Race betting in Australia
Nearly one million Australians regularly gamble on horse and dog racing with a high proportion of them experiencing one or more gambling-related problems.
The findings are according to new analysis by the Australian Gambling Research Centre (AGRC), Australian Institute of Family Studies (AIFS).
AGRC researcher, Dr Andrew Armstrong said the analysis found an estimated 41 per cent of Australians who regularly bet on the races experienced gambling-related problems such as financial pressures, relationship issues and health problems.
Dr Armstrong said regular race bettors – those who placed a bet at least once a month – were twice as likely to experience gambling-related problems as the average Australian regular gambler.
“Our analysis found that almost a quarter of regular race bettors had moderate to severe gambling problems,” he said.
“Of these, close to a quarter of race bettors gambled more than they could afford to lose with 24 per cent of gamblers going back the next day to try and win back the money they had lost.
“For 10 per cent of race bettors, gambling had caused physical or mental health problems stemming directly from their overall gambling activity.
“Well over one third of all households with a race bettor with severe gambling problems had to ask family and friends for financial help while another third could not pay the electricity, gas or telephone bills on time. More than a quarter could not pay the rent or mortgage on time.”
Dr Armstrong said on average race bettors spent around half their gambling outlay on race betting and half on other gambling activities.
“Our analysis shows that a person regularly betting on the races spent $179 a month on gambling or $2,146 over the year, with half of this being spent on horse or dog racing,” he said.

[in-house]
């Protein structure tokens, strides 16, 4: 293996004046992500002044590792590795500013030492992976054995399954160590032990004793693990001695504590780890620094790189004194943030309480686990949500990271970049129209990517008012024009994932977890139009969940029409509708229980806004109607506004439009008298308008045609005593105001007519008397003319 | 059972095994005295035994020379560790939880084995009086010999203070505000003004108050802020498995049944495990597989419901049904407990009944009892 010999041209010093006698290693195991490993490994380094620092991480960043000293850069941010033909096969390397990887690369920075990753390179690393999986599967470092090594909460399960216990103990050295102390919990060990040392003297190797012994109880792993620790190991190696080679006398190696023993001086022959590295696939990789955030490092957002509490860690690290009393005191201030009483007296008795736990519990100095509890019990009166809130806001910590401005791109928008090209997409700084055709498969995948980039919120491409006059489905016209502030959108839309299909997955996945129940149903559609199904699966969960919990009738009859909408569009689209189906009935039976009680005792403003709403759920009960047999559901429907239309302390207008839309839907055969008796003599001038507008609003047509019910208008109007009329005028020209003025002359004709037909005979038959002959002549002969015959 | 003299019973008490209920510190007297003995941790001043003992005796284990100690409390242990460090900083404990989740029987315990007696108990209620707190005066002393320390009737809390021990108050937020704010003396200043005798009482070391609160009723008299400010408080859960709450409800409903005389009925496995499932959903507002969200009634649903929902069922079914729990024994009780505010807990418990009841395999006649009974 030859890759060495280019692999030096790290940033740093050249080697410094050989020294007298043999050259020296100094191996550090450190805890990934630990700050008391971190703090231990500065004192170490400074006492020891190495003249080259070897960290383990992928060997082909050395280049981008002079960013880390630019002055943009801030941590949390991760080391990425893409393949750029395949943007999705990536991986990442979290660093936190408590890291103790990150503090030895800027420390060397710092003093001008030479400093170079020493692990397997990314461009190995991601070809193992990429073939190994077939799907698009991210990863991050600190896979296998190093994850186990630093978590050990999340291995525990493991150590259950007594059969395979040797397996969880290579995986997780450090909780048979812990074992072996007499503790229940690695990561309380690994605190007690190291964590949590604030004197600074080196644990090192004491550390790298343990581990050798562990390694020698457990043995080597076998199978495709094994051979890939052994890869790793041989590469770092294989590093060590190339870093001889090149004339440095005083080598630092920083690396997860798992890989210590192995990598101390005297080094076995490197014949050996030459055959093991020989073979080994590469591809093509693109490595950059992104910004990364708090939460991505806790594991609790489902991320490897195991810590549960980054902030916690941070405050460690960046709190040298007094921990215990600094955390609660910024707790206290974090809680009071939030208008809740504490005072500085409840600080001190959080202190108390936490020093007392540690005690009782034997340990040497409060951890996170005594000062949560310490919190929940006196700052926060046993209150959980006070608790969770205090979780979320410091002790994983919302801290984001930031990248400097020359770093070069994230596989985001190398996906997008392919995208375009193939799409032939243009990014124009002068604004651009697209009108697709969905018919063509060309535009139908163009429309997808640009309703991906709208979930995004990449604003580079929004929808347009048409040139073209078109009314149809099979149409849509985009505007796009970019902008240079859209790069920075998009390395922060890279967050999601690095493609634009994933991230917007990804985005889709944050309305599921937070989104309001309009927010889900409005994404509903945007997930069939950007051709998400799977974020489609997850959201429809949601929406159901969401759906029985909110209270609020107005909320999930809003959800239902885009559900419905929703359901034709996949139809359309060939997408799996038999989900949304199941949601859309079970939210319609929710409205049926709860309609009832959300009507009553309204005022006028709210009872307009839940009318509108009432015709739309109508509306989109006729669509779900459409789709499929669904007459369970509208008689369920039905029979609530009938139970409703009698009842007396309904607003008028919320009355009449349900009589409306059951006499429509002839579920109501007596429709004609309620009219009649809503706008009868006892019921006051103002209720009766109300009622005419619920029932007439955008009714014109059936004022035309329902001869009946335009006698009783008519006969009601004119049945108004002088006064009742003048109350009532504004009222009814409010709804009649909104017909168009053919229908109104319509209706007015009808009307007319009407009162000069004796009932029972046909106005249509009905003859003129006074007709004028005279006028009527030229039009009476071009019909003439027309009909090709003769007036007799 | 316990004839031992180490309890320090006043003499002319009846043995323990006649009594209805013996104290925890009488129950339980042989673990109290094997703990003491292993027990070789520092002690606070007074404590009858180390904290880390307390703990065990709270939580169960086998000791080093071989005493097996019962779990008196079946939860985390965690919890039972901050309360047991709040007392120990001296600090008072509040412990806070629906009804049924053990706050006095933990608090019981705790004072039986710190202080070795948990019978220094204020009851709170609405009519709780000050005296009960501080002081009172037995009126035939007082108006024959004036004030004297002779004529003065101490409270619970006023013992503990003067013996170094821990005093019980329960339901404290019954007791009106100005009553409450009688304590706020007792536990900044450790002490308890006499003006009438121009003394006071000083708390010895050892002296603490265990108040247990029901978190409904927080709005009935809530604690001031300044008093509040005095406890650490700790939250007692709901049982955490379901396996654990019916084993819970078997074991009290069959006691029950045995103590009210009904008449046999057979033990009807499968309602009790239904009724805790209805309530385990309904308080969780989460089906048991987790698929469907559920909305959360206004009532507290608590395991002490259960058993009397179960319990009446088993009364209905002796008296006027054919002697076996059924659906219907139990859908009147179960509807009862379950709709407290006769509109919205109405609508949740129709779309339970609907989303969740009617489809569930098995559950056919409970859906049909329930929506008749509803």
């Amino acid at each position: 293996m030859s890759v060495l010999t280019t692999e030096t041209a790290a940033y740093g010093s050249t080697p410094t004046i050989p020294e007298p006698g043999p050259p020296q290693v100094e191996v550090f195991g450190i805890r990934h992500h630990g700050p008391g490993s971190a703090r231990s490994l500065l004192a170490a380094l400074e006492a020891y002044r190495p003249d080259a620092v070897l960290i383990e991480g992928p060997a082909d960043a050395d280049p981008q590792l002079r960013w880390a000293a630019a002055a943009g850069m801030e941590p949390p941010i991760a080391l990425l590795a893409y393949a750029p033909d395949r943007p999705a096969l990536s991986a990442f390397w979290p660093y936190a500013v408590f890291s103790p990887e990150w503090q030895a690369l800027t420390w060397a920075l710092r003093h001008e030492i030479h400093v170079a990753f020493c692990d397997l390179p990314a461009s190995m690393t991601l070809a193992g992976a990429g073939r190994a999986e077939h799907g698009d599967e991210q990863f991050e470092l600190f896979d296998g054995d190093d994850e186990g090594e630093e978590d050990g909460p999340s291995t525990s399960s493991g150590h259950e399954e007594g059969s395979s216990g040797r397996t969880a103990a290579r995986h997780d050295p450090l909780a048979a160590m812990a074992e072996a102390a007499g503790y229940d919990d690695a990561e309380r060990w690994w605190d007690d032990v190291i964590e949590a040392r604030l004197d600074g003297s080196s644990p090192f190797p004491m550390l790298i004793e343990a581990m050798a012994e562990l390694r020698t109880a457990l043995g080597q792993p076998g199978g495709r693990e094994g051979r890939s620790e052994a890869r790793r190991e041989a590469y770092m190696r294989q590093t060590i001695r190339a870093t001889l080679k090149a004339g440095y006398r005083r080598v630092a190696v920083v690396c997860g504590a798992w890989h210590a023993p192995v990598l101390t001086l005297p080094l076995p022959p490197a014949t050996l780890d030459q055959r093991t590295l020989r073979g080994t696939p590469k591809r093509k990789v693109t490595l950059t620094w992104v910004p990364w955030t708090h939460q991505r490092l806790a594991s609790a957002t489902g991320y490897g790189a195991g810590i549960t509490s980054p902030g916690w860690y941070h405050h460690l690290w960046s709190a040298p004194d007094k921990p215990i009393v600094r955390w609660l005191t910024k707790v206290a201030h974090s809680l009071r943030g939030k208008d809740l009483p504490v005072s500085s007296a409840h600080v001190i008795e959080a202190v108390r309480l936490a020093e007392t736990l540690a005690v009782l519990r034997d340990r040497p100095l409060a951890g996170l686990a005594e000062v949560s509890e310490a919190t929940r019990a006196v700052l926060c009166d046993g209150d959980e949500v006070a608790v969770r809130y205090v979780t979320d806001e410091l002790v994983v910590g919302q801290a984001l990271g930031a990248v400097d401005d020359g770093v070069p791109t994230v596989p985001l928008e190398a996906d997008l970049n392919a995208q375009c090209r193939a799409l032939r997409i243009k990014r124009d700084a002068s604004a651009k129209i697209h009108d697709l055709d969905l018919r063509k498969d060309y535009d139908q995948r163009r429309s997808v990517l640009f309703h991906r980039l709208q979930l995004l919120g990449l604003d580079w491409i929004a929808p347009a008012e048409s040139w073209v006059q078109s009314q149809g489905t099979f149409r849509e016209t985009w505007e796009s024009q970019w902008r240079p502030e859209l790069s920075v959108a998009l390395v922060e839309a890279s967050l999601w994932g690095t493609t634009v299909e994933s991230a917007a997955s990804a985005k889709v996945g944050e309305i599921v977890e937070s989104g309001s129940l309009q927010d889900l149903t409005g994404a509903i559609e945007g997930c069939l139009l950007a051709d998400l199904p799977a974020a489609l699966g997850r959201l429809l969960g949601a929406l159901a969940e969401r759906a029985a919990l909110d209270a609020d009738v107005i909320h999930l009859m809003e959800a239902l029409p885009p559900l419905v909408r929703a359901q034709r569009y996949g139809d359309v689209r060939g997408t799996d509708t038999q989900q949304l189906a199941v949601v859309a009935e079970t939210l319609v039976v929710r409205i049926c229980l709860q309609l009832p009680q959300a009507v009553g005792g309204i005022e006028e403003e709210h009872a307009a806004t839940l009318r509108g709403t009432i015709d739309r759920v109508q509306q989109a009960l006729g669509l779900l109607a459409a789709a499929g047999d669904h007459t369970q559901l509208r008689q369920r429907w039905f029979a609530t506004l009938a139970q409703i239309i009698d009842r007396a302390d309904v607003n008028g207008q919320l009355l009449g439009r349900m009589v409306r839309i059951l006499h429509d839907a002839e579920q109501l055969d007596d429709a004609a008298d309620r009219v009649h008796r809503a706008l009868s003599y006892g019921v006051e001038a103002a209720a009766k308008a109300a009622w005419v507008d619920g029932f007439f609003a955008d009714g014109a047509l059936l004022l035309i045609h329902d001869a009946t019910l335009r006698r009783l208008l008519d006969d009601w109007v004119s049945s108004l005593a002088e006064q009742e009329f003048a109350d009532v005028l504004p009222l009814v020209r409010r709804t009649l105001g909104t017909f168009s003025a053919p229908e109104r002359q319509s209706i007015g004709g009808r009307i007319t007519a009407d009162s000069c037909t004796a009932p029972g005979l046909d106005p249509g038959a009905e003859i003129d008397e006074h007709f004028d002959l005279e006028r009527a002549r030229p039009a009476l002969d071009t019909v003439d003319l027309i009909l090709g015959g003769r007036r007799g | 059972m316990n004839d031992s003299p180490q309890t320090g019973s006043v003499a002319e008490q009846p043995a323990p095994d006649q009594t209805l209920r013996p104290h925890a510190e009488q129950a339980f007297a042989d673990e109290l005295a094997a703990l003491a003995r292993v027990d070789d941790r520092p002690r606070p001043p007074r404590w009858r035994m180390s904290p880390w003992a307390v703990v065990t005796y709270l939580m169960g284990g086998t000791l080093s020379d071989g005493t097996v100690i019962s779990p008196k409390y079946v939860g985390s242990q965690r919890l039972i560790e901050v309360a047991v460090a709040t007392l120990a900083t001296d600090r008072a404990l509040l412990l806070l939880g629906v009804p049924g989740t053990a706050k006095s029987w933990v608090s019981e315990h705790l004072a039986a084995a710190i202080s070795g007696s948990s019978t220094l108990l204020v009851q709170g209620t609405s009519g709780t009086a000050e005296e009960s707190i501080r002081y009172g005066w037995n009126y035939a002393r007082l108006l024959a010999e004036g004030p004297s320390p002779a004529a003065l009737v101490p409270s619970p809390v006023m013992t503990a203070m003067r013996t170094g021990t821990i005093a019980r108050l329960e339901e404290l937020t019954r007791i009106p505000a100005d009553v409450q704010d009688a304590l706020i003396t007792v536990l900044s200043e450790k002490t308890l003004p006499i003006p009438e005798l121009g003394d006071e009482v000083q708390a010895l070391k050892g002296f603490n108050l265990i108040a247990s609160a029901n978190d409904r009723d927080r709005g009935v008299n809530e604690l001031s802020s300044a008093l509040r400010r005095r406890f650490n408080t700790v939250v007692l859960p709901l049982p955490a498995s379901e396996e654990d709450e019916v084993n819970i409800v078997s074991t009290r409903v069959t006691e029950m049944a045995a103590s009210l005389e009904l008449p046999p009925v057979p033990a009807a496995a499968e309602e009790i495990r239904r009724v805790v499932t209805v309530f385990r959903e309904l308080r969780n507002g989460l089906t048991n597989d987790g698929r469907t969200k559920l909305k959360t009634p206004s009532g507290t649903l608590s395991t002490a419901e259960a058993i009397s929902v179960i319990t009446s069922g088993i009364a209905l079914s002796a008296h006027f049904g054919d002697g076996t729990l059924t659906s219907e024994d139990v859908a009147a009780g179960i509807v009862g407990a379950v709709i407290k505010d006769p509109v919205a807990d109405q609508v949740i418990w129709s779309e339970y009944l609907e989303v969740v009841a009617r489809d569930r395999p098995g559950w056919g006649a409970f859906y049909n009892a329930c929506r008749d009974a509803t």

“The remaining gambling expenditure was mostly spent on buying lotto tickets, sports betting and playing the pokies.
“Not surprisingly, race bettors who experienced gambling-related problems spent much more on gambling than those who did not experience problems.
However, the size of the spending gap is staggering. Those with severe problems spent up to four times as much on racing over the year and five times as much on gambling overall.”
Dr Armstrong said the analysis found regular racing bettors were overwhelmingly male and aged between 30 and 64 years old, while those experiencing gambling problems were typically single men who lived in rented premises.
“With the Spring Racing Carnival about to commence, regular race bettors should consider their financial position carefully and seek help if they are concerned they are at risk of gambling-related problems,” he said.
The national gambling help services provides support and information 24/7, by phone (1800 858 858), and online (www.gamblinghelponline.org.au).
Read the full Research Summary, Race betting in Australia at https://aifs.gov.au/agrc/publications/race-betting-australia
30 October 2017.